chefugee x 3

About a year and a half ago, while we were spending the summer in the US in between two school years spent in Spain, I read this article.  It had been linked on a Facebook page we're a part of for young people living in Madrid, and the whole idea and concept of Chefugee had me hooked.  

If you don't feel like clicking through to that article, I'll just briefly explain the essence of the event.  Chefugee is a pop-up dinner put on by the organization Madrid for Refugees (MFR).  Dinners are cooked by individuals who are not only refugees, but also chefs, and are hosted in a variety of places around the city.  Many different countries and cultures have been represented at Chefugee events, and through the funds raised at the dinners, many refugees have been supported as they adjust to their new lives in Madrid.  It's also a great way for the chefs to get paid doing work that they love, and to gain professional exposure.  Read more on the MFR website here.

We attended our first Chefugee dinner in the fall of 2016, not long after I read that first article.  It took place in a home in northern Madrid, and our cooks were from Ukraine.  Overall, I think the food wasn't our favorite, but we met and talked with a host of interesting people, were moved by the stories of the chefs who had endured so much, not only in starting over with nothing in Madrid, but also in the past few years in Ukraine.  Another blogger wrote about it well here, and I even spotted Danny's back in one of the photos!  Shortly after this dinner, we began volunteering with MFR, and continued to do so for all of last school year. 

Fast forward to November of 2017, over a year after the first Chefugee event we attended, and I saw another one being advertised.  For one reason or another, we hadn't gone back, but this one began at 1pm on a Sunday, which was a big draw for us since most begin at 9pm, and don't finish up until midnight or later.  We might live in Spain, but we've managed to maintain a fairly American schedule of waking, eating, and sleeping, and dinners that begin at our bedtime are hard for us to say yes to. ;)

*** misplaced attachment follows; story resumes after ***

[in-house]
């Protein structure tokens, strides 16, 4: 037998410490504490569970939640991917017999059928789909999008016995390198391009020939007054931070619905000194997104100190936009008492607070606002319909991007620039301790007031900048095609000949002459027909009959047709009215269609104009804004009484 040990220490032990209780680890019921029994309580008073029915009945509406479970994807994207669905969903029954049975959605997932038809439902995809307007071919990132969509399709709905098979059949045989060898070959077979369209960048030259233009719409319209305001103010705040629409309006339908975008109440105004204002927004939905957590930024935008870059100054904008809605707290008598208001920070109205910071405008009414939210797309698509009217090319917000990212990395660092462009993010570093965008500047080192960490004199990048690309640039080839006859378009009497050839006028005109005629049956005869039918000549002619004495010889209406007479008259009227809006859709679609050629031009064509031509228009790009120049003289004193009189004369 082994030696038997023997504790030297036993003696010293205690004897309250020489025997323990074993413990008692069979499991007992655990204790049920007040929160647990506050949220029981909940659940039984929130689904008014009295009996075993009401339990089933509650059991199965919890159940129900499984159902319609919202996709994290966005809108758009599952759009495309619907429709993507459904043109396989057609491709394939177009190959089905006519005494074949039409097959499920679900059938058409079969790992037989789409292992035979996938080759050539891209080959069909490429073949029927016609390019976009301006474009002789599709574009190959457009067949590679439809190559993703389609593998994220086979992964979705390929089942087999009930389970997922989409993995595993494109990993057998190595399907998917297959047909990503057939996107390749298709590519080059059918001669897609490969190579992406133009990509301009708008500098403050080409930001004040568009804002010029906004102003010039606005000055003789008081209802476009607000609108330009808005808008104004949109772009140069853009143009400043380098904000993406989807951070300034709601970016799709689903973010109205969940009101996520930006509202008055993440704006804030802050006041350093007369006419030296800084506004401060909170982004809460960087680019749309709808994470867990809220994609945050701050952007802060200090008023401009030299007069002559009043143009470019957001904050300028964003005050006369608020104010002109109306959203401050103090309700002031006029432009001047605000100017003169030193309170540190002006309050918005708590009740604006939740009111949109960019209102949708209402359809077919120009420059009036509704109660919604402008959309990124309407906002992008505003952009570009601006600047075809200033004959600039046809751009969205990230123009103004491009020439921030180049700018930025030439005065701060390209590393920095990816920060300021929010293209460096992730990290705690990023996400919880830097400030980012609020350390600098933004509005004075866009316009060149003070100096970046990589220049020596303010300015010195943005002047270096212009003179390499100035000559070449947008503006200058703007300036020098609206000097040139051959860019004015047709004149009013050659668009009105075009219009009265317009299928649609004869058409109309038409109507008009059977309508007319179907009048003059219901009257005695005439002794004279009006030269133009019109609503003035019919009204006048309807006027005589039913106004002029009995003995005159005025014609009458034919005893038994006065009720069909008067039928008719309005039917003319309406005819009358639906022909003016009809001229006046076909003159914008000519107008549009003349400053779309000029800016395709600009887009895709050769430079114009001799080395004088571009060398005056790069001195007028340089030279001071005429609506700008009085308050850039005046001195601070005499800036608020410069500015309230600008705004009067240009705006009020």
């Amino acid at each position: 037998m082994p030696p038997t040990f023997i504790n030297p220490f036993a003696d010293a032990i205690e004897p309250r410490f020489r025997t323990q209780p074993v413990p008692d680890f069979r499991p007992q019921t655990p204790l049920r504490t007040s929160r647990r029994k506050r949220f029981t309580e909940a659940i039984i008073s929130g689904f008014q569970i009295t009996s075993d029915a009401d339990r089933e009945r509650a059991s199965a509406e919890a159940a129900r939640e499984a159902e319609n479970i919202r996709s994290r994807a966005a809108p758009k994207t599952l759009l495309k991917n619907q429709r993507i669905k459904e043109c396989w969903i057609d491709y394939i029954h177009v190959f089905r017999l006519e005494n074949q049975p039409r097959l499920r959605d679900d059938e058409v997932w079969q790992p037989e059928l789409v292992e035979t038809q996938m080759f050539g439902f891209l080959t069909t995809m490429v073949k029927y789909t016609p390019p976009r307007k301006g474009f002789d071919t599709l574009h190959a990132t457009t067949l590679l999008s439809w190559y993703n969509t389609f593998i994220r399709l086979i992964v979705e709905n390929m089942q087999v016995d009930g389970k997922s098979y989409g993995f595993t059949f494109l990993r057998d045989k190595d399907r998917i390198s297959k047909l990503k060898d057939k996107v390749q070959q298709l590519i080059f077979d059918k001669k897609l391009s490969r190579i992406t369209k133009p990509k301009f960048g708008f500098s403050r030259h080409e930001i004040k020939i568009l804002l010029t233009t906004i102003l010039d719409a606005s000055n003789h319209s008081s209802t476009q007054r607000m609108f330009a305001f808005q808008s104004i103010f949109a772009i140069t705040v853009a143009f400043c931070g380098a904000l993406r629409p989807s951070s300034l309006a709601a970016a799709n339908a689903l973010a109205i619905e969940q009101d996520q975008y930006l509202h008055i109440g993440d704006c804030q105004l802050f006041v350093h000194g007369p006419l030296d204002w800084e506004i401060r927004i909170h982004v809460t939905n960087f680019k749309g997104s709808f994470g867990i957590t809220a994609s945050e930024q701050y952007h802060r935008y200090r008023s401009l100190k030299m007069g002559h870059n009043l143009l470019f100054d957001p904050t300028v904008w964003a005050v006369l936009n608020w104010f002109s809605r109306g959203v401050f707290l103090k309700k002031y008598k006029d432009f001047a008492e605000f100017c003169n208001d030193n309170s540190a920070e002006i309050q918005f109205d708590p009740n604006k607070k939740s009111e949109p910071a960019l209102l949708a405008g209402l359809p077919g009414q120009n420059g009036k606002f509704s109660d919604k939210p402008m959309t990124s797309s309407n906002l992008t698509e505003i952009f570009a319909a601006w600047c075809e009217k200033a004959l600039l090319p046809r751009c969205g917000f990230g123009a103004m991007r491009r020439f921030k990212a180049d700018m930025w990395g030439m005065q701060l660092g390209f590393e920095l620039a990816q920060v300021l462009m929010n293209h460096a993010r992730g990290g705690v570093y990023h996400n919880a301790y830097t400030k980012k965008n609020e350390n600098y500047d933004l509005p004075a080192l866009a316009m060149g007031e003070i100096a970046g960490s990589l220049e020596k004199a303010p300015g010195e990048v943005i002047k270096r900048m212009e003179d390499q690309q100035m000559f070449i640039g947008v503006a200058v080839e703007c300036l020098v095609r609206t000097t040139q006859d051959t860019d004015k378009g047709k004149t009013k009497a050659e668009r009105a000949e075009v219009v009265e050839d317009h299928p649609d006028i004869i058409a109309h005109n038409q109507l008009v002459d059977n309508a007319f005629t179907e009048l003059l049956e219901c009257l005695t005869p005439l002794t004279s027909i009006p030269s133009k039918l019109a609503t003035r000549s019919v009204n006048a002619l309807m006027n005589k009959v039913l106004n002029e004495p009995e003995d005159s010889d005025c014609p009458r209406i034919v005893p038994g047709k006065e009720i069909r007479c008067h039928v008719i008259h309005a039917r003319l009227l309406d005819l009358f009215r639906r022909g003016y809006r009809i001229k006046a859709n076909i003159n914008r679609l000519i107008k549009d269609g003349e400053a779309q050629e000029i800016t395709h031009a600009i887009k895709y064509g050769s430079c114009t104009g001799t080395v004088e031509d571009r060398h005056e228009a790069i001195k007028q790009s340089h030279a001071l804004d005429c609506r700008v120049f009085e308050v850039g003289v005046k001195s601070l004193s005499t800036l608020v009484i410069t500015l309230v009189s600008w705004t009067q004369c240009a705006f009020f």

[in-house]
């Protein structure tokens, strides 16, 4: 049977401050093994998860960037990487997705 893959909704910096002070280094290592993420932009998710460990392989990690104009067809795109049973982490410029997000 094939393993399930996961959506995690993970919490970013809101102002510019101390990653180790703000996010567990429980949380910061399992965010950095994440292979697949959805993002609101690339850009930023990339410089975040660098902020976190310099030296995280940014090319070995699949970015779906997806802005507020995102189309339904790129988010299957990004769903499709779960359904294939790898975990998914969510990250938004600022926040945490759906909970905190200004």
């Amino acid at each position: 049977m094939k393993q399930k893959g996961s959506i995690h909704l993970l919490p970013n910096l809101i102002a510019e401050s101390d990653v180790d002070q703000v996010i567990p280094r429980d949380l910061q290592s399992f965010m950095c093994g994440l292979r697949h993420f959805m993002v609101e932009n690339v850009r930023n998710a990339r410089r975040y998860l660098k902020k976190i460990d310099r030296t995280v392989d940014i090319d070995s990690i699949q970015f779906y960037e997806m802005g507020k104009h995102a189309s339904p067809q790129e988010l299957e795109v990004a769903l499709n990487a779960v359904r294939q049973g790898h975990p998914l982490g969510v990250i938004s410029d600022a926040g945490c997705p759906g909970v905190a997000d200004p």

This Chefugee took place at a French/Japanese restaurant and the format of the event was very different from all of the others we've attended.  Aside from the fact that we'd paid in advance, it was essentially like we were out to eat, but with a preselected menu made by a Syrian chef.  We were given a starter to share, a couple of main dishes (including a last-minute vegetarian substitution for me!), and dessert, and everything was great.  I've mentioned it before, but we don't go out to eat much, so while we missed chatting around the table with different folks, it felt like a special meal out, but for a really good cause.  

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In the past few weeks, we've been to two more Chefugee dinners, both of which were hosted at a bookstore in the Lavapiés area of Madrid.  Both meals were served family-style, and both were cooked by chefs from Syria, one from the city of Hama, and one from Aleppo.  Samira, the chef from Aleppo, had come to Madrid from Syria within the past few months with her husband and son.  It was clear that the Chefugee experience was a very emotional one for her.  Although both meals were Syrian, they were quite different (but tasty, of course!), and as is becoming a theme, we sat at tables of fascinating, smart people from all over the globe.  Even us early birds found the clock striking twelve before we were able to convince ourselves to leave the warmth and fun.

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Many of us have heard stories about what it's like to be a refugee, whether in a country in conflict or after moving to a new one, but every story and every life is different.  Danny and I have moved to Madrid out of choice - we wanted to try and learn new things, whether that be a job, a language and culture, or different perspectives.  As we've learned, not everyone has that luxury.  Most refugees leave their homes in the midst of chaos and danger, and go wherever they can find safety, often with next to nothing.  In our comfort and routine, it's good for us to remember that the news is real, that refugees are struggling, and that we can help.